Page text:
Are you a shopaholic?
We may be living in austere economic times, but that doesn't stop millions of us hitting the shops. I, for one, should know.
I can't resist a shopping spree. Entering a clothes shop is dangerous. There's so much to tempt me into parting with my cash that it's hard to determine what I really need and what I'm just buying for the sake of it.
I enjoy shopping and get carried away on occasion, but I'm not a shopaholic.
A shopaholic, according to product comparison website uSwitch, is someone who has built up over half their unsecured debt through fashion purchases. It carried out a survey last year that showed there are seven million shopping addicts in the UK, with men actually owing more than women (£3,425 and £3,353 respectively) in unsecured debt.
Shopping addiction, when you compulsively buy with no regard for the financial consequences, can lead to serious problems - something Alexis Hall, 42, author of In the Red, found out when she ended up £32,000 in debt.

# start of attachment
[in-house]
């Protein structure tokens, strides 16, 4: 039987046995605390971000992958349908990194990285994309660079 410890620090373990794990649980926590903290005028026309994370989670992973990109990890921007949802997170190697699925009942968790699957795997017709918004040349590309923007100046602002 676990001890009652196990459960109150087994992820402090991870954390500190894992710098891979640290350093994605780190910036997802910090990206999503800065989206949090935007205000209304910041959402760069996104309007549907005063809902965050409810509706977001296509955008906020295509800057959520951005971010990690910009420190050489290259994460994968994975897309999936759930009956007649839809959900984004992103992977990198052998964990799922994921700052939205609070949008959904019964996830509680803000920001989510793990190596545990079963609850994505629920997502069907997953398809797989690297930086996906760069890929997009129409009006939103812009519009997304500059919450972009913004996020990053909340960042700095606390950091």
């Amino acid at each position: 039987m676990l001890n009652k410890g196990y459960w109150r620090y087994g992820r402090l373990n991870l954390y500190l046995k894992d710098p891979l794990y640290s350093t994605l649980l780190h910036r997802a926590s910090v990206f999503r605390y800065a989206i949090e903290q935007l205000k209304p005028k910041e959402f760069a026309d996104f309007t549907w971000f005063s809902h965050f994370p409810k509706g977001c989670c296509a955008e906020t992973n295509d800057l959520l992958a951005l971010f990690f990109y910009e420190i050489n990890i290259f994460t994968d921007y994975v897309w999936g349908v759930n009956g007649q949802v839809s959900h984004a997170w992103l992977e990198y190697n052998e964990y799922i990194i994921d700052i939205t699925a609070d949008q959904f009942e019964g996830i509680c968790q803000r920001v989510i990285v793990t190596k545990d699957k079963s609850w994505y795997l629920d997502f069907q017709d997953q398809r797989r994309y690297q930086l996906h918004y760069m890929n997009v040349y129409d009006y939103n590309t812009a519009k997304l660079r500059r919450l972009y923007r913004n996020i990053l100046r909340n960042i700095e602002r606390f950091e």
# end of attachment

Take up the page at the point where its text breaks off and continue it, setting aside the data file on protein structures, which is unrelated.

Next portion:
Alexis, from Glasgow, says she used to buy something every day just to get an emotional high: "I would shop all the time and then hide the goods from my partner and friends so I wouldn't even be able to enjoy them."
After facing up to her problem, Alexis felt completely humiliated. This feeling, combined with her debt, motivated her to go cold turkey and she stopped shopping for a year.
"Each day, I would take only £5 to work, which meant I couldn't buy unnecessary things. It was really hard at times, but I knew I had got myself into the mess and I had to sort it out," she says.
Looking back, Alexis admits she was in denial, never checking her statements or bank account balance: "I was buying things because I wanted another life, but I've realised my life right now is pretty good and I don't need to shop to excess."
While most of us won't have such an extreme problem, many people are still spending more than they can afford.
Lying to yourself
Nina Laurie, 25, says she would call herself a shopaholic. Each month she spends more money than her finances allow and lies about it. As a teaching assistant, her salary doesn't cover her shopping habit, but this doesn't stop her. For example, she recently bought some designer boots for £400, only to have hardly any money left for anything else.